Motley Moose – Archive

Since 2008 – Progress Through Politics

Kenneth Copeland on PTSD, and my response

Kenneth Copeland, the controversial televangelist, made waves on Veteran’s Day by dismissing the reality of PTSD and demanding that those diagnosed simply “get rid of it” by clinging to a verse he plucked out of the book of Numbers.

To be fair, a Southern Baptist spokesman condemned the episode, proving that not all evangelicals are as bat-shit crazy as Copeland.

I went to the original broadcast, hoping to post a response right there at the source, but the only option was to sign up for his podcast. So I hit the “Contact” link and was presented with a choice to send in either a prayer request or a testimony. I arbitrarily chose “testimony,” but the resulting form will only accept 1500 characters.

As a last resort, then, I decided to post my response here, so I can provide him with just a link, if he’ll ever read it. And of course, I look forward to any comments from Meese!

Hubris — if only it were just a bad dream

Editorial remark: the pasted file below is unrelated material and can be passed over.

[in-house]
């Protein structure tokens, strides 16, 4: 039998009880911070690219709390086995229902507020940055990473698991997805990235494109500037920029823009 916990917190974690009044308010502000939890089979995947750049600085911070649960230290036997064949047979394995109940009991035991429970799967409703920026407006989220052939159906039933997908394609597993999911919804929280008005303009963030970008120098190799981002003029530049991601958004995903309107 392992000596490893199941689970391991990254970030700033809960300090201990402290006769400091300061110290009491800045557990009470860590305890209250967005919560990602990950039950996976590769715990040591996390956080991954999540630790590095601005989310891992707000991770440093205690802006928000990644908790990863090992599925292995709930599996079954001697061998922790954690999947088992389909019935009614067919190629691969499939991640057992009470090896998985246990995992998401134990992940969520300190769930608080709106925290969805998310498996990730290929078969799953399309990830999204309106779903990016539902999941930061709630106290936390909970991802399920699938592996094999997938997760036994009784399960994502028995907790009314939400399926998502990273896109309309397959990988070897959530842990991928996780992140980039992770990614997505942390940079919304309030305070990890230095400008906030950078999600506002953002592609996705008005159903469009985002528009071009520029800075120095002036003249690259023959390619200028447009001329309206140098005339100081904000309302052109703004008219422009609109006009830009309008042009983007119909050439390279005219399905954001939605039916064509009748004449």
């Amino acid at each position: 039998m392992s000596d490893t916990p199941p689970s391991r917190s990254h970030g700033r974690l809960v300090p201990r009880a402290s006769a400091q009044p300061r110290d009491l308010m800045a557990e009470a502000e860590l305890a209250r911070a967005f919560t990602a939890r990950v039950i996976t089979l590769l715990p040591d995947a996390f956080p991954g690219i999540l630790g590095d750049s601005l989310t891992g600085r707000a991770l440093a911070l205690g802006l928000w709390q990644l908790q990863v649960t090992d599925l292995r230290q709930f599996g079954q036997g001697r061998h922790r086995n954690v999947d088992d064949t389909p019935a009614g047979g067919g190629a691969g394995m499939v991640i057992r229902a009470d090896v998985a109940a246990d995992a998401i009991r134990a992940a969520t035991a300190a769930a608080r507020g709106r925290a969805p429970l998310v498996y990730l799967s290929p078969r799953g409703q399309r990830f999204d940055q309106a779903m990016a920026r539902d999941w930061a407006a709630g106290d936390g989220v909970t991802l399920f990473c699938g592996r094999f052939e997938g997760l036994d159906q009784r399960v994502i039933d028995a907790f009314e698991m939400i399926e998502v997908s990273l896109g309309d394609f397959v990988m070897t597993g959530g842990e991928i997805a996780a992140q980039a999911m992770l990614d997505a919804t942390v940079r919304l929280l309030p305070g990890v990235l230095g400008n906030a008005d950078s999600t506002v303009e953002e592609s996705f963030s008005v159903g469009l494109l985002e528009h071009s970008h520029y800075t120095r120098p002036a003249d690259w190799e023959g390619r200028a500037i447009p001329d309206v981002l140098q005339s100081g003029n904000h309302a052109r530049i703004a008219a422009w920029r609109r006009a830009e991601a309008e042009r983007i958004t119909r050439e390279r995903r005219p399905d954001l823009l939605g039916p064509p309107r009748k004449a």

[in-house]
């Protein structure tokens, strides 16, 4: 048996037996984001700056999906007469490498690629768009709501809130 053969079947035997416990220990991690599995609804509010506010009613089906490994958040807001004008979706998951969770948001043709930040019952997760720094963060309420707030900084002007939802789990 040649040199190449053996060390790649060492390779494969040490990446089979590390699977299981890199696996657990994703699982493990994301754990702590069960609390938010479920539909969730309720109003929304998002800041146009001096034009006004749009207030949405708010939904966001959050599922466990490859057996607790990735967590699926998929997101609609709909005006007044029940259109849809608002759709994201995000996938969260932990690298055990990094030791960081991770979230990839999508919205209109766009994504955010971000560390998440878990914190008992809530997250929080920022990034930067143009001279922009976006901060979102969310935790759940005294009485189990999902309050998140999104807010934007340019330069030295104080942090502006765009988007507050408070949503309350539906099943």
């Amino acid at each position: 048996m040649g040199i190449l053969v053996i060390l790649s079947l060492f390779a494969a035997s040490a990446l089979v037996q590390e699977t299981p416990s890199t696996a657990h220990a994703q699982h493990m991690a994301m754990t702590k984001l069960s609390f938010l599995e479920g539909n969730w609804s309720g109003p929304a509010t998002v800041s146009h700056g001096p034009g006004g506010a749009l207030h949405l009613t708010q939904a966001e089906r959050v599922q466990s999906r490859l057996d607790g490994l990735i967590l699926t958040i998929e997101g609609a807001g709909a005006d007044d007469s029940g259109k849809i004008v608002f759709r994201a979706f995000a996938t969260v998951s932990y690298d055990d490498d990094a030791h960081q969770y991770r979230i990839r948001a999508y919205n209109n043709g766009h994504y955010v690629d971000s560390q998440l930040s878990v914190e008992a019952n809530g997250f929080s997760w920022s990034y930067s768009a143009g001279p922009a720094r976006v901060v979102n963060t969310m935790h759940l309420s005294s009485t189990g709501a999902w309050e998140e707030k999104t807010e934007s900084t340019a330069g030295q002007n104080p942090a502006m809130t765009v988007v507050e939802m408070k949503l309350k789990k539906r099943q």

Last night, I watched the much-awaited documentary Hubris, narrated by Rachel Maddow, which laid out for us all how the Iraq war was sold to the American public. I had to watch this show, not to help me make more sense of a war that has deeply and probably permanently affected/afflicted me, but to fill in some of the blanks, and there are many, because I was very disinterested in politics at the time I was deployed. I was just a happy Reservist, enjoying my Microsoft career and my weekend drills (along with the special interpreter missions that occasionally sent me to France, ooh la la!).

After 9/11, everybody knew we’d be going to war. I was just as surprised as my Microsoft teammates and managers when I showed up for my next shift — we all kinda suspected that anybody in the military would be immediately ordered to duty or something. But that’s not how it happened — I know now that Bush and company needed time to prepare their lies case for invading. And I just wasn’t paying attention to all that. I knew I’d be proud to serve my country in that way if called upon, but all that politics stuff was boringgg, and I trusted that those in positions of power were doing the right thing, protected by all the checks and balances our wonderful system of government puts in place. I didn’t even own a TV set, only listened to contemporary French music, not radio, got all my news via the Internet, but glossed over anything pertaining to Congress, the President, all those people up there doing Very Important Work.